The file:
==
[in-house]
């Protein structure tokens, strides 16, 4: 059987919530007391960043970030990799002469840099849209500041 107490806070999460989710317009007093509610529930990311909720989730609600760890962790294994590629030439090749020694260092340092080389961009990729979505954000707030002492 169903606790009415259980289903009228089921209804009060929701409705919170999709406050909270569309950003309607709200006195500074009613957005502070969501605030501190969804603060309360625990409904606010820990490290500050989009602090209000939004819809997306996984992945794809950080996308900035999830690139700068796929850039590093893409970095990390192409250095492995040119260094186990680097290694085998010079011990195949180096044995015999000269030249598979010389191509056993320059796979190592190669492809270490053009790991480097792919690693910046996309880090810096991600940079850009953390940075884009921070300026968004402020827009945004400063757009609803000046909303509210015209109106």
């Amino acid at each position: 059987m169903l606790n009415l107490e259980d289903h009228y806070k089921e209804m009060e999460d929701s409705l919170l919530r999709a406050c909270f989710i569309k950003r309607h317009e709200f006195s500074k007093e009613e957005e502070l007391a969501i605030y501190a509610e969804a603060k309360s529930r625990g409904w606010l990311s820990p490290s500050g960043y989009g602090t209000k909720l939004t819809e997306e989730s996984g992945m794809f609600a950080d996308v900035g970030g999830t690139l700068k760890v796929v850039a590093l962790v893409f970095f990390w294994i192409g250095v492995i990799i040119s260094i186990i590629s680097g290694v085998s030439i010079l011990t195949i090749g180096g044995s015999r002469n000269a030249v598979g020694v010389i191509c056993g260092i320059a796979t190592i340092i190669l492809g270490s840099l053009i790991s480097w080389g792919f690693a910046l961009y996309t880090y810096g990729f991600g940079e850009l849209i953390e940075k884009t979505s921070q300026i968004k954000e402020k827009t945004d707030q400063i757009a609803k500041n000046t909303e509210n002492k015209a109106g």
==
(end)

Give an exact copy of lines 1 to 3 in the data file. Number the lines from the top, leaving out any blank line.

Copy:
[in-house]
């Protein structure tokens, strides 16, 4: 059987919530007391960043970030990799002469840099849209500041 107490806070999460989710317009007093509610529930990311909720989730609600760890962790294994590629030439090749020694260092340092080389961009990729979505954000707030002492 169903606790009415259980289903009228089921209804009060929701409705919170999709406050909270569309950003309607709200006195500074009613957005502070969501605030501190969804603060309360625990409904606010820990490290500050989009602090209000939004819809997306996984992945794809950080996308900035999830690139700068796929850039590093893409970095990390192409250095492995040119260094186990680097290694085998010079011990195949180096044995015999000269030249598979010389191509056993320059796979190592190669492809270490053009790991480097792919690693910046996309880090810096991600940079850009953390940075884009921070300026968004402020827009945004400063757009609803000046909303509210015209109106």
């Amino acid at each position: 059987m169903l606790n009415l107490e259980d289903h009228y806070k089921e209804m009060e999460d929701s409705l919170l919530r999709a406050c909270f989710i569309k950003r309607h317009e709200f006195s500074k007093e009613e957005e502070l007391a969501i605030y501190a509610e969804a603060k309360s529930r625990g409904w606010l990311s820990p490290s500050g960043y989009g602090t209000k909720l939004t819809e997306e989730s996984g992945m794809f609600a950080d996308v900035g970030g999830t690139l700068k760890v796929v850039a590093l962790v893409f970095f990390w294994i192409g250095v492995i990799i040119s260094i186990i590629s680097g290694v085998s030439i010079l011990t195949i090749g180096g044995s015999r002469n000269a030249v598979g020694v010389i191509c056993g260092i320059a796979t190592i340092i190669l492809g270490s840099l053009i790991s480097w080389g792919f690693a910046l961009y996309t880090y810096g990729f991600g940079e850009l849209i953390e940075k884009t979505s921070q300026i968004k954000e402020k827009t945004d707030q400063i757009a609803k500041n000046t909303e509210n002492k015209a109106g």